Modifying Resources to Meet YOUR Needs

I am a big fan of Rachel Davis’s Podcast Elite Edupreneurs (link below).  Earlier this year, she did a special series spot lighting TPT authors from countries other than the United States.  I learned so much!!  I am so impressed with how other countries focus so strongly on content and rigor in their curriculum.  I also learned there are things in my special education units and products that may be problematic for them.  I want to try and fix that!

Measurement

One of the biggest issues is that the Untied States is still one of the only countries still using the US standard system rather than the metric system.  This is unfortunate, especially for our students with special learning needs, because the metric system is so much easier to use and understand.  BUT, no worries, I have already tackled this issue.  All of my measurement units are already available in the standard system AND the metric system.  Whew!  Problem 1 solved.

Spelling

There are some definite spelling differences as well as word usage that differs between the United States and other countries.  Most of us know that across the Atlantic they spelled it “colour” not “color.”  There are also phrases that differ.  For example, in Australia they use the word autumn not fall.  Hmm.  I have not addressed this, BUT I am more than willing to!!

Holidays

In the US we LOVE our holidays.  I can remember spending about 2 weeks teaching about and using themed materials for Valentines Day.  Teachers seem to love incorporating holidays into every lesson plan possible during peak times.  I guess that is because, as a society, we are so excited about these holidays.  Christmas decorations show up in the stores starting in October!!  But, in many other places, teaching about holidays is not a big priority.  In fact, I heard one teacher from New Zealand say she could not imagine teaching about St. Patrick’s Day as part of her curriculum for March.  In addition, many countries simply have different holidays than we do here.   Hmm.  Another issue I need to tackle, and I WILL!!

So, I just wanted to reach out to all my fellow special education teachers around the world.  If you purchase a product from me, and need the spelling changed, need holidays removed or swapped out, or just tweaked to fit your students’s needs, LET ME KNOW.  I will adapt any product you purchase to fit your specific needs.

My hope and mission is to positively impact as many students with autism and special learning needs all over the world.  So, if that means a little extra work, I am totally on board.

Just send me and email after your purchase, and explain what you need customized.

specialneedsforspecialkids@gmail.com

Want to learn more?  Check out Rachel’s podcast, by clicking here:  Elite Edupreneurs Podcast

Making a Life-Sized Timeline

Full disclosure, this is not an original idea, but I know good teaching when I see it, and this is a must do activity if you teach in special education and (bless you) take the time to teach social studies.

Many times when I find myself teaching historical content, I shudder at all the dates that come up in the content.  Of course, I want my students to have some general understanding of what happens first, second and last, but the actual dates are not that critical to me.  Having said that, I don’t always know what is important to my students.  Students with autism often have quirky interests and splintered skills.  So, I don’t want to leave the dates out all together.  Set your expectations high, and more often than not, your kiddos will surpass them and AMAZE you!!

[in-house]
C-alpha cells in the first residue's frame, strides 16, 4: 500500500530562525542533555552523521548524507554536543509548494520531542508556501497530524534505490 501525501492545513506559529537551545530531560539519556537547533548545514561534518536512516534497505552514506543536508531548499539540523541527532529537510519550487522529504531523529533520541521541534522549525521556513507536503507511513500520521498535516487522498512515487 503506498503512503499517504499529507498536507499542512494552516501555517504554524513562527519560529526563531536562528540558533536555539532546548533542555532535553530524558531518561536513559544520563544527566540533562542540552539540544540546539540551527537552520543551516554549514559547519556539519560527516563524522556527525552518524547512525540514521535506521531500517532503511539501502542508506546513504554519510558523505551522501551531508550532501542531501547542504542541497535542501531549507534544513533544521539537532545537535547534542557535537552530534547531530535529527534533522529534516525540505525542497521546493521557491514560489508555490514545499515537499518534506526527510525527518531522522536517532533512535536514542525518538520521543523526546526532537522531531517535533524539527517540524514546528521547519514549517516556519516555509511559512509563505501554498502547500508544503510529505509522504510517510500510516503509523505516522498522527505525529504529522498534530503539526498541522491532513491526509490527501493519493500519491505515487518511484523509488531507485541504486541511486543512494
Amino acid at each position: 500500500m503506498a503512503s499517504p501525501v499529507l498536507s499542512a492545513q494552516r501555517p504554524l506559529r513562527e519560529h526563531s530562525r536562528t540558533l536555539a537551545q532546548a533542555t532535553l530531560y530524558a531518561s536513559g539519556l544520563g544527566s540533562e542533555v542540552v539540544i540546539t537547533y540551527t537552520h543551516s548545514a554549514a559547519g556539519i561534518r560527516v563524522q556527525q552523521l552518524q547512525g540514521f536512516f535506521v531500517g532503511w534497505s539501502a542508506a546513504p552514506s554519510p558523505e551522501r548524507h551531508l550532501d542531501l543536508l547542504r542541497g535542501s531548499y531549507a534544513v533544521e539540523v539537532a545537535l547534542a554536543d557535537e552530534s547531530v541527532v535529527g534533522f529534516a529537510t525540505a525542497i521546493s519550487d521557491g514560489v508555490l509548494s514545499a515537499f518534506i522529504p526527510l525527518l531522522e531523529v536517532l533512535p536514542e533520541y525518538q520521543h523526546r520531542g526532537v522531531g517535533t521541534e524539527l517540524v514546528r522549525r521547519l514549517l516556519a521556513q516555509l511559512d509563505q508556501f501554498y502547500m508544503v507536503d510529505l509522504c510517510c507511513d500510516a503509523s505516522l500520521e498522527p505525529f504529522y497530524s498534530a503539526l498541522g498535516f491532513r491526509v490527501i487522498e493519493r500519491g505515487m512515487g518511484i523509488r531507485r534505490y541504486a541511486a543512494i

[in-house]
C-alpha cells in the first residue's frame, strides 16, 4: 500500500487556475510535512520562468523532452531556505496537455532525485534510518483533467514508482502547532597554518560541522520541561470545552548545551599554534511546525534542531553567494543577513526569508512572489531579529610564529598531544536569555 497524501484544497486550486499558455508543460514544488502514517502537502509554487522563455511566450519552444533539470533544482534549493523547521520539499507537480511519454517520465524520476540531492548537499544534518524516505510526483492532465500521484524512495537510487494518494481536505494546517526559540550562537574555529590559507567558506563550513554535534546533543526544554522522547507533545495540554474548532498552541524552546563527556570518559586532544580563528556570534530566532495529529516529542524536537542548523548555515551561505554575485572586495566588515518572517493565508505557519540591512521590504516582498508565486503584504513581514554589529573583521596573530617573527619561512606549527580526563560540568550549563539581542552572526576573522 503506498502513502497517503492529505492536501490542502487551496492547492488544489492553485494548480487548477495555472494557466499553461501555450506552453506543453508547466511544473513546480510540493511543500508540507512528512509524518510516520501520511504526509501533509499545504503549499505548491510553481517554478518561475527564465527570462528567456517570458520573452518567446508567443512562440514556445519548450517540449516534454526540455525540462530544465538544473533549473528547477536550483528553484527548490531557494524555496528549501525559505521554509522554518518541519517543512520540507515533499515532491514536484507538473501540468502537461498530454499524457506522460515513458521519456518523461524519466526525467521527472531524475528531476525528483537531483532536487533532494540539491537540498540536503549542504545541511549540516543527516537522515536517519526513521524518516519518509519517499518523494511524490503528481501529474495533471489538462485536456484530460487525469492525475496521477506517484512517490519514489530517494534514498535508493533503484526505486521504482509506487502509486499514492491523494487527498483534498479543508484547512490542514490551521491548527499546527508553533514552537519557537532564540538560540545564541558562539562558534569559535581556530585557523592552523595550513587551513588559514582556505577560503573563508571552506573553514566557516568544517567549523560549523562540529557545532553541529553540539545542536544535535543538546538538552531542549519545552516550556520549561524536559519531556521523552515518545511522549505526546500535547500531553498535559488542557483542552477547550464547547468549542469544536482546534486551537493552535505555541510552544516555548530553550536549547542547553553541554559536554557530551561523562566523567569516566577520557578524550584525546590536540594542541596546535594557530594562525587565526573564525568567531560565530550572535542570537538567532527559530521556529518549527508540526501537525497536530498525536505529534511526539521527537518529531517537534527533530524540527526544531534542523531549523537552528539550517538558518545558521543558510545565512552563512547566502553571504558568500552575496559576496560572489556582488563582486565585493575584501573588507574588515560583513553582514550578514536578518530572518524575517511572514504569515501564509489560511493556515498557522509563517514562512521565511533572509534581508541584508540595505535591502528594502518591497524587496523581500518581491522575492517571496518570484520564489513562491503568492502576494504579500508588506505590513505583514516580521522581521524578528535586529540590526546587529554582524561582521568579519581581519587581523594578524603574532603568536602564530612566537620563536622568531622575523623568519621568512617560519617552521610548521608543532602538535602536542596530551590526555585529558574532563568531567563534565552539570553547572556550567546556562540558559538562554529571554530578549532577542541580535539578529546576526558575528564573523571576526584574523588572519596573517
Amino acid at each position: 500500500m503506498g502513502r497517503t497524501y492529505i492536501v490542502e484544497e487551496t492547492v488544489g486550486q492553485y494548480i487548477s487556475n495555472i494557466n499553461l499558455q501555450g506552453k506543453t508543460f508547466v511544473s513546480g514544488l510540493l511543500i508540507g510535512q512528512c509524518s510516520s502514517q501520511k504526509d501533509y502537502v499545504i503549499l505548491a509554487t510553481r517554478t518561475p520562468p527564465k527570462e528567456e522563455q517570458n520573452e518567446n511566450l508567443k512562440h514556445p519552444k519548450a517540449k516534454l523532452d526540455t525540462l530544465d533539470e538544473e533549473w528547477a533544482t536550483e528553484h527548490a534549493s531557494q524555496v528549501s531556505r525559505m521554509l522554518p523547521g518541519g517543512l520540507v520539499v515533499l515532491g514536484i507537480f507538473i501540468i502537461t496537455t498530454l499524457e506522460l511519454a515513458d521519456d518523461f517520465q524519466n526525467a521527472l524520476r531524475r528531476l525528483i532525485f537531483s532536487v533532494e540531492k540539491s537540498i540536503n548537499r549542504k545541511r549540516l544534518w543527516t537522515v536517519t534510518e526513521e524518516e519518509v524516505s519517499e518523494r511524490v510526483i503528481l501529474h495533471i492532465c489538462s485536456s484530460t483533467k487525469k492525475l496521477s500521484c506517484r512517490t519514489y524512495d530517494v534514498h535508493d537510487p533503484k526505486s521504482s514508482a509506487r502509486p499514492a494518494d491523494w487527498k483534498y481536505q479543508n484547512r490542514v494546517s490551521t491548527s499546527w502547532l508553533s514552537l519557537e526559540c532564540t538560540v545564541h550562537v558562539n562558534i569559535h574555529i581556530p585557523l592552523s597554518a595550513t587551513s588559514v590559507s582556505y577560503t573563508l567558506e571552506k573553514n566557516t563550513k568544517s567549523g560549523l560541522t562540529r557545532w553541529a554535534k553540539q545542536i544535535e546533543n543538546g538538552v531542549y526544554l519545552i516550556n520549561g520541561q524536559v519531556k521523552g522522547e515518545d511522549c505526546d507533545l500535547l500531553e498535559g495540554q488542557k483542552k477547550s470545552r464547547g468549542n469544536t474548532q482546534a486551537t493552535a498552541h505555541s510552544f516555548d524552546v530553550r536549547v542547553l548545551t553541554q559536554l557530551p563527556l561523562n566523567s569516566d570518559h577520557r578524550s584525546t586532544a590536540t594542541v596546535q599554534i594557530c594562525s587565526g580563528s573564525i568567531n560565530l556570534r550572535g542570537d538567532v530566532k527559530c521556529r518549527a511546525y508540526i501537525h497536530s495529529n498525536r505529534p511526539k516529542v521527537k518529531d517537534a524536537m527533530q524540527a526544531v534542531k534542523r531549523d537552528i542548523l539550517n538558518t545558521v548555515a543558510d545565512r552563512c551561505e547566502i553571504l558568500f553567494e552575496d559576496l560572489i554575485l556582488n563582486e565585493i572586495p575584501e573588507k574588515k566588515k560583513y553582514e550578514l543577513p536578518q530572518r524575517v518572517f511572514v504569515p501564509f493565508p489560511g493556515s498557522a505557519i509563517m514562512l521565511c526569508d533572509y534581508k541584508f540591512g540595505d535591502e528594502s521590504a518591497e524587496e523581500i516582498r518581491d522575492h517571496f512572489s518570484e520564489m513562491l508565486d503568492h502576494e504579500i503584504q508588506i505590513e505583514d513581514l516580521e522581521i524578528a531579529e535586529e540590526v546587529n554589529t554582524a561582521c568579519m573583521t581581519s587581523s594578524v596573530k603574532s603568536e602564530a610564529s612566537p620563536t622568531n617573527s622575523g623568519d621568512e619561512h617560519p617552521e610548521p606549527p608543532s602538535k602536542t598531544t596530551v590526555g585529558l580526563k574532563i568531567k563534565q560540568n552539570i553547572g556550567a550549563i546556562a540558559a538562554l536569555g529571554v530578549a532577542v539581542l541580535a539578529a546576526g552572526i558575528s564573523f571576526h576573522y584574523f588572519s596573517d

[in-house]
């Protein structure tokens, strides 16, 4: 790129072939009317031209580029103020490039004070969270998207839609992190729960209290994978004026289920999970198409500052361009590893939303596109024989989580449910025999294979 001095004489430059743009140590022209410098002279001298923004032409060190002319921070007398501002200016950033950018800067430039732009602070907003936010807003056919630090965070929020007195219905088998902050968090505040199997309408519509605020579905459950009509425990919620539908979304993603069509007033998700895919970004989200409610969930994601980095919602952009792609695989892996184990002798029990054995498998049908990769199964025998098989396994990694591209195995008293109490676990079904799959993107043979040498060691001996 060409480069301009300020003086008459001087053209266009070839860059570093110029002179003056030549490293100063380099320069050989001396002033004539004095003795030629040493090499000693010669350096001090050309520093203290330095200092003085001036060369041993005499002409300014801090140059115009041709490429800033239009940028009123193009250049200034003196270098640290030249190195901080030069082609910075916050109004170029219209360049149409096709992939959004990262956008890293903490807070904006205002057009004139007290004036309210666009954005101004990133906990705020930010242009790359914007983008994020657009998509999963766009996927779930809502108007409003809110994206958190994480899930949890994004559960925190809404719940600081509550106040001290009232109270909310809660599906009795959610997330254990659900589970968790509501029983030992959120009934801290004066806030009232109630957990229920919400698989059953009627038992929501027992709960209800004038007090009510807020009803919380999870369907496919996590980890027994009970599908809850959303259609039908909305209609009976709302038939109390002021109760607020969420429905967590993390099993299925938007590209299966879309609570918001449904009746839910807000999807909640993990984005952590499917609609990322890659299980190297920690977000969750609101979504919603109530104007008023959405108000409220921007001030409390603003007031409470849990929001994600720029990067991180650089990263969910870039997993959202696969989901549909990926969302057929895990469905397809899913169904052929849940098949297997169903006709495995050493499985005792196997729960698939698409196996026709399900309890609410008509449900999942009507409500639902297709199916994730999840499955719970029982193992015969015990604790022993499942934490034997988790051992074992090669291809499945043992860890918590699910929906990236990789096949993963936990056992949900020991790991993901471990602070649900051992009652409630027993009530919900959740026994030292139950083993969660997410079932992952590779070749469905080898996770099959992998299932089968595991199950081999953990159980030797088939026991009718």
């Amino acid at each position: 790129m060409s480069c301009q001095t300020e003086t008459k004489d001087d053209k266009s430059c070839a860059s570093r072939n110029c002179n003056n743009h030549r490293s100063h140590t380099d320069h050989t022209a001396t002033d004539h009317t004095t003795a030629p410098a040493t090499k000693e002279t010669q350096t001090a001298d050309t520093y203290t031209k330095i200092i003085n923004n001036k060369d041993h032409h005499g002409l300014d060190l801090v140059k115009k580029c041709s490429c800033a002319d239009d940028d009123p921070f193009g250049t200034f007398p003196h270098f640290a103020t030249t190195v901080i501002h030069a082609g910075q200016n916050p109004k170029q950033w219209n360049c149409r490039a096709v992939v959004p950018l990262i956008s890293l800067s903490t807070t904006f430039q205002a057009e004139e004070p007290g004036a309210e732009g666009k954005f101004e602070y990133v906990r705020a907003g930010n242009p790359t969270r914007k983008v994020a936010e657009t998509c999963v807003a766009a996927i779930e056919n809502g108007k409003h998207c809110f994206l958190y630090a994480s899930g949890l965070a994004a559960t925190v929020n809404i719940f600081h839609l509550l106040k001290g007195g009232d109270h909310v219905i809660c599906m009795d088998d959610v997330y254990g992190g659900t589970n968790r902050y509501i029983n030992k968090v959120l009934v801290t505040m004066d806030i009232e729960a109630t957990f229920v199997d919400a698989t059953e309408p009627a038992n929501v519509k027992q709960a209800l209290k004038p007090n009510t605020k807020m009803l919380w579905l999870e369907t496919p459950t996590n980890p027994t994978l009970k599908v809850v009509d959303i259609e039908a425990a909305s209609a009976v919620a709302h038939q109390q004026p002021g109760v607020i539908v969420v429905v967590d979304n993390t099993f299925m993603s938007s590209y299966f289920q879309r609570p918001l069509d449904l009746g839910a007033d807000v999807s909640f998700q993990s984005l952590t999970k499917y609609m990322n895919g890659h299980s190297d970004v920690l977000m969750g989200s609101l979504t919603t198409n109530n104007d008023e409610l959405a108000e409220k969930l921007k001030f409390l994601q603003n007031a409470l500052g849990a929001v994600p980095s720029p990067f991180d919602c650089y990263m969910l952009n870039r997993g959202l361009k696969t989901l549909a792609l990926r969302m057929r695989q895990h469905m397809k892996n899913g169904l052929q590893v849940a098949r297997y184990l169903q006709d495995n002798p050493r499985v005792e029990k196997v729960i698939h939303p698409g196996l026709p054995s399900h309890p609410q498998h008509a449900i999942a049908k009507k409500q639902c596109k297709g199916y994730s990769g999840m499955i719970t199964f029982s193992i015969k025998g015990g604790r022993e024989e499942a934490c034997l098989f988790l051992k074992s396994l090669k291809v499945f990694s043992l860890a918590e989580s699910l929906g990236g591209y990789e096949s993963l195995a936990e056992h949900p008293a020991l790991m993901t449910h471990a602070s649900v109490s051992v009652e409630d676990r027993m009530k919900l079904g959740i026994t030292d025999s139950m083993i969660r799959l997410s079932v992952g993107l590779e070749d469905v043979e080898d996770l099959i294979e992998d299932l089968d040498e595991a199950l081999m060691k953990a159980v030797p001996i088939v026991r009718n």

So, how do you make dates and events in history have meaning to ALL your students?  Try making a life-sized timeline.  Here is what you need:

  • Identify a few major events in the subject material
  • Cardstock
  • Color printer (or colored pencils to color in yourself)
  • laminator (for durability and repeated use)
  • Make a timeline card on a piece of paper
  • OR, just print out the ones I have provided below FOR FREE

Once you have your cards printed, pass them out to the students.  Challenge them to see if they can put themselves in order.  There are lots of ways you can differentiate this.

  • Put single numbers (1,2,3) on the back of the card
  • Put a matching picture or image (or number) on the floor so student stands on the image they are holding
  • Use fewer cards for classes who have  more challenges

I would definitely recommend doing this exercise every day as part of your lesson plan.  In addition, if at all possible, I like to have the kids (in their communication mode of their choice) read their card as you go through the time line.  I also liked taping the cards up in the front of the room after the exercise is complete so the students can see the finished product from the front.  One last way that is super exciting to the kids is to video tape them reciting the finalized timeline.  It is another great review tool!

Finally, I like having students complete the same timeline in a smaller cut and paste format.  This helps with generalization and is something they can take home to review.  Of course, I have these included in all the units I have listed below (the link is in the free timeline you can download.)

Ready to try it?  Click below to download a life-sized timeline for FREE.   I hope you find this activity as engaging and impactful as I did.  You will receive an email with access to the following timelines.  Try one (or more) with your next history lesson!!

  1. War of 1812
  2. Colonial America
  3. Revolutionary War
  4. Civil War
  5. Slavery
  6. Harriet Tubman
  7. Great Depression